Preventing varnish involves using oil analysis for trend analysis, allowing for the tracking of changes in oil properties over time. This enables early detection of trends suggesting varnish formation and facilitates timely intervention, such as scheduling maintenance actions before significant issues arise. Optimizing oil life through additive depletion monitoring ensures that antioxidant additives are replenished before they are fully depleted, thereby extending the oil’s life and reducing varnish risk.  

Filtration and Oil Cleanliness 

Effective filtration systems are essential in maintaining oil cleanliness. High-efficiency filters can remove particles and contaminants from the oil, thereby reducing the likelihood of varnish formation. Regularly updating and maintaining filtration systems ensures that they continue to function effectively. Advanced filtration technologies, such as depth filters and electrostatic oil cleaners, can capture even the smallest particles that standard filters might miss. 

Implementing programs like Chevron’s ISOCLEAN® can ensure that the oil used in hydraulic systems meets stringent cleanliness standards. The ISOCLEAN program involves pre-filtering oil to meet OEM cleanliness standards, removing contaminants before it is introduced into the system. This ensures that the oil starts off clean, reducing the risk of varnish from the outset. 

The type of hydraulic fluid used in a system can also significantly impact the likelihood of varnish formation. In particular, ashless hydraulic fluids tend to have less varnish-forming potential compared to zinc-containing hydraulic fluids. This is because Ashless hydraulic fluids are formulated with additives that do not contain metallic elements. Since these fluids do not contain metal-based additives, they do not leave ash residues when they degrade, and the absence of ash-forming elements reduces the potential for varnish formation. Zinc-containing fluids, on the other hand, produce zinc oxide and other metallic residues. These residues contribute to the formation of varnish, as they can accumulate on hydraulic components and promote oxidation and thermal degradation.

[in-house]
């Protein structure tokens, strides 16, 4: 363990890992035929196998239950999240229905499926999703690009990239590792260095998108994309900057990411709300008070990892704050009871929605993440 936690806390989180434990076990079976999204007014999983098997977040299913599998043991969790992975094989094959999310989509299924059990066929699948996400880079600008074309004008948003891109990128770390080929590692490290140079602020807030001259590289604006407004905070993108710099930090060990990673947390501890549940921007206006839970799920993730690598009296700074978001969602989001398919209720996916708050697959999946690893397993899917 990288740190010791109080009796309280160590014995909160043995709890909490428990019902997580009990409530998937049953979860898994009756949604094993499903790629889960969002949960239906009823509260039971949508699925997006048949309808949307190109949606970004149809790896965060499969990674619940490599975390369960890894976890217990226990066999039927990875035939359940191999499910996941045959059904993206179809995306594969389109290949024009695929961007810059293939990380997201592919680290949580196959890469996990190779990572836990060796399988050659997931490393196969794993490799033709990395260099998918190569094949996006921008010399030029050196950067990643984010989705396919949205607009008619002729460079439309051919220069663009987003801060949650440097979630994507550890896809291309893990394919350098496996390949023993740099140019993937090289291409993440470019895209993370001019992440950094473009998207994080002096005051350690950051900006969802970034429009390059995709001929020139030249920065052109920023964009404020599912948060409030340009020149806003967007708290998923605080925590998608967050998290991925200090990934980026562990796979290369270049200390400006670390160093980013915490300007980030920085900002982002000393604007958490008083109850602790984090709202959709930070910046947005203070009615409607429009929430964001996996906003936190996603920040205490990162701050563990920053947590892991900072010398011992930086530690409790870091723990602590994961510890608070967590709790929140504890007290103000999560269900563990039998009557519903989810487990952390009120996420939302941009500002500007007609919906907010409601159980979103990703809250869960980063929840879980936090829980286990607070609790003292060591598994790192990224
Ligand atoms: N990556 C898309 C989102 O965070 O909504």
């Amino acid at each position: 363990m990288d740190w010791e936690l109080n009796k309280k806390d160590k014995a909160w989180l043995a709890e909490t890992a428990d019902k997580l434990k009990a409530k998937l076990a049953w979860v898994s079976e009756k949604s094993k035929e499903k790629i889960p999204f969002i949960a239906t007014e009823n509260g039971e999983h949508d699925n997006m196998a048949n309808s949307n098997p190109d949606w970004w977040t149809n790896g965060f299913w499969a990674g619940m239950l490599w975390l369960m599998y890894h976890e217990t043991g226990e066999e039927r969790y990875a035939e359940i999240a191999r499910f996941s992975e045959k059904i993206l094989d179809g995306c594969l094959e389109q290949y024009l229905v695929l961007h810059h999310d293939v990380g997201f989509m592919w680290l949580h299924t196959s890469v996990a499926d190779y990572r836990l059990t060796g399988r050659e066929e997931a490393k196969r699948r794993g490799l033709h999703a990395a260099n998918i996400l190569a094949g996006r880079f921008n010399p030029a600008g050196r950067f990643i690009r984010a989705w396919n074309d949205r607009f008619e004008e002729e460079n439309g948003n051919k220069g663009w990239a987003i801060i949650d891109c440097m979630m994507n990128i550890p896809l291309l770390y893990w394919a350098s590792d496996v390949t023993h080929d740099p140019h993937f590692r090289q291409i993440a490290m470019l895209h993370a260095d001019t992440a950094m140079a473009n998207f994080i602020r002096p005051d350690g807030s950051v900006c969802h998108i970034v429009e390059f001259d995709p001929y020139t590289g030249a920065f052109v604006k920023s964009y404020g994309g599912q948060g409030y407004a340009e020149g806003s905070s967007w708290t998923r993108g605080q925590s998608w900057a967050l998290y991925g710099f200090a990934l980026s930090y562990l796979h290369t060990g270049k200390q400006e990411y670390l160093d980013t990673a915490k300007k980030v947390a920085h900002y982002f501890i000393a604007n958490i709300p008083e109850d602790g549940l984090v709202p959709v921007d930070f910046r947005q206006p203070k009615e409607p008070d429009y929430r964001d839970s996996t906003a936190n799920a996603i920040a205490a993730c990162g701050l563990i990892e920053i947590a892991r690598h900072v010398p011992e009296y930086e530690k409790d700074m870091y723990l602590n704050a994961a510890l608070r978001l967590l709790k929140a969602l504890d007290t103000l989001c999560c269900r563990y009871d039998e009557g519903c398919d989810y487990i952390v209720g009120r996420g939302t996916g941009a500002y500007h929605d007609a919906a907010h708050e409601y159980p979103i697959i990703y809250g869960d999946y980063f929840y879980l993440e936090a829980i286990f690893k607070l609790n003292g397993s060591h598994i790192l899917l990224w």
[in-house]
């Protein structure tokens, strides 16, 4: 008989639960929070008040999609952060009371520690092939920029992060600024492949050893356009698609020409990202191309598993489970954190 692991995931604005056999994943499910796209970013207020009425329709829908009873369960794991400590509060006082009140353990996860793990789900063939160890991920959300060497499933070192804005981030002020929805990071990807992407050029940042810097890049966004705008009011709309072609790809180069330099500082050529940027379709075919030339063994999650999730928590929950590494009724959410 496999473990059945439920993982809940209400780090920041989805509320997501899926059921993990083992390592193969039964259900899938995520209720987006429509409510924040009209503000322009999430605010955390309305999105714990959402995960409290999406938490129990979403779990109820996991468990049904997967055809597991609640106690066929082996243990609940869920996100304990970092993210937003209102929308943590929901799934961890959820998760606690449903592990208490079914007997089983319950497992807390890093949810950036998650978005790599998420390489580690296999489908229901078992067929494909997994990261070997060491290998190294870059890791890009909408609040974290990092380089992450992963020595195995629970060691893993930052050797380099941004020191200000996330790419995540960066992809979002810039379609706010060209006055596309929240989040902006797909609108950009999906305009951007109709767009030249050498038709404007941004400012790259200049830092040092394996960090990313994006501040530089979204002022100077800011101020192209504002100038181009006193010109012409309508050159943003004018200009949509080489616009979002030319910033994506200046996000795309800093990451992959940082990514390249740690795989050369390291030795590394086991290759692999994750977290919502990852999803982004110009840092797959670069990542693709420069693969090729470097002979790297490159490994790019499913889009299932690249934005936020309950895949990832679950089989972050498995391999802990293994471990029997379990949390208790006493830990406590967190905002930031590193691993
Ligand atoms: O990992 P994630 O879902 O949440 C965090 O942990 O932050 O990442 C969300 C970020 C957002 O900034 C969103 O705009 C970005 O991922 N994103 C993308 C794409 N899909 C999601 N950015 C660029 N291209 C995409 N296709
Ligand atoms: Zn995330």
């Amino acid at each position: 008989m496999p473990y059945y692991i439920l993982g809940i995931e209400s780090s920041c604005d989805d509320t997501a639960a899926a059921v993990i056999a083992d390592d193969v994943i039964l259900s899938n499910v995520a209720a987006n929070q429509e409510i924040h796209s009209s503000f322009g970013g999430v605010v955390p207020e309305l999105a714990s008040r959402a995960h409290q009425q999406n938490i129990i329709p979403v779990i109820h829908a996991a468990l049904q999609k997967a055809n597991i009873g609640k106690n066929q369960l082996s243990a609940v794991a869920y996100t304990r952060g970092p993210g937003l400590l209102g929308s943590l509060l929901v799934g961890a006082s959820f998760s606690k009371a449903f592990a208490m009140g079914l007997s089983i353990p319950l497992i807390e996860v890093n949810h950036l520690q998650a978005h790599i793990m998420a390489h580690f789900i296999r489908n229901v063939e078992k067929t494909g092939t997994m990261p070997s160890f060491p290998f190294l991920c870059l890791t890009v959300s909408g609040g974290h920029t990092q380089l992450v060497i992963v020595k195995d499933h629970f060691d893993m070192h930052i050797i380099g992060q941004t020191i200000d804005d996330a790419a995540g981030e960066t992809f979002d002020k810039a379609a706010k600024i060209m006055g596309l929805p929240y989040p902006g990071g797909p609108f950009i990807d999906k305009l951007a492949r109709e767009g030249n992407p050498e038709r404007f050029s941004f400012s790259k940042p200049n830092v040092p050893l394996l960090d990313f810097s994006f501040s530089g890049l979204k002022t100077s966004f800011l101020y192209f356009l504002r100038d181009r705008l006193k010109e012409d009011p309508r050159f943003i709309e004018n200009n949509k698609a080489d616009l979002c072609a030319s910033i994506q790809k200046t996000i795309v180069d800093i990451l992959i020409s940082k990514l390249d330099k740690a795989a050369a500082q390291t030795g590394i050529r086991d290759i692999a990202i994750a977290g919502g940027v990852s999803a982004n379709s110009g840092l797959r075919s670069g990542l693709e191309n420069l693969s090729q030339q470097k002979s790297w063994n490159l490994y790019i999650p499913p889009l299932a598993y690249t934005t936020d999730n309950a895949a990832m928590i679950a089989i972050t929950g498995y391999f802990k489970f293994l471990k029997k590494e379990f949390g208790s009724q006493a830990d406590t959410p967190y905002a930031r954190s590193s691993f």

Chemical Cleaners 

Chemical cleaners are effective in removing existing varnish deposits. These cleaners contain solvents that can dissolve varnish deposits into smaller, more manageable particles. These solvents disrupt the molecular bonds holding the varnish together, allowing it to be flushed out of the system. This is where solutions like Chevron’s VARTECH® system cleaner come into play. 

Chevron's VARTECH Industrial System Cleaner 

Chevron’s VARTECH Industrial System Cleaner (ISC) is a specialized solution designed to remove varnish from hydraulic systems efficiently. Unlike some cleaners that may clog filters or require significant downtime, VARTECH ISC cleans varnish without these drawbacks.  

Systems treated with VARTECH showed marked improvements in performance and reduced operational issues post-cleaning. Comparative studies using coupons have demonstrated the cleaner’s ability to remove stubborn varnish deposits effectively. 

Using VARTECH ISC is straightforward and does not require shutting down the system. Operators can follow the provided guidelines on concentration and usage frequency to integrate VARTECH into their regular maintenance routines. This ease of use ensures that systems remain operational while being cleaned, minimizing downtime and disruptions. 

Bottom Line 

Varnish in hydraulic systems is a hidden threat that can significantly impact performance, efficiency, and operational costs. Recognizing the symptoms and understanding the importance of addressing varnish is crucial for maintaining the health of hydraulic systems. Chevron’s VARTECH system cleaner offers a powerful solution to this problem, enabling operators to keep their systems clean and efficient.   

To learn see VARTECH in action and learn more about the dangers of varnish in hydraulic systems, check out our free webinar “Varnish Vanquished: Defeating Your Hydraulic System’s Biggest Enemy”.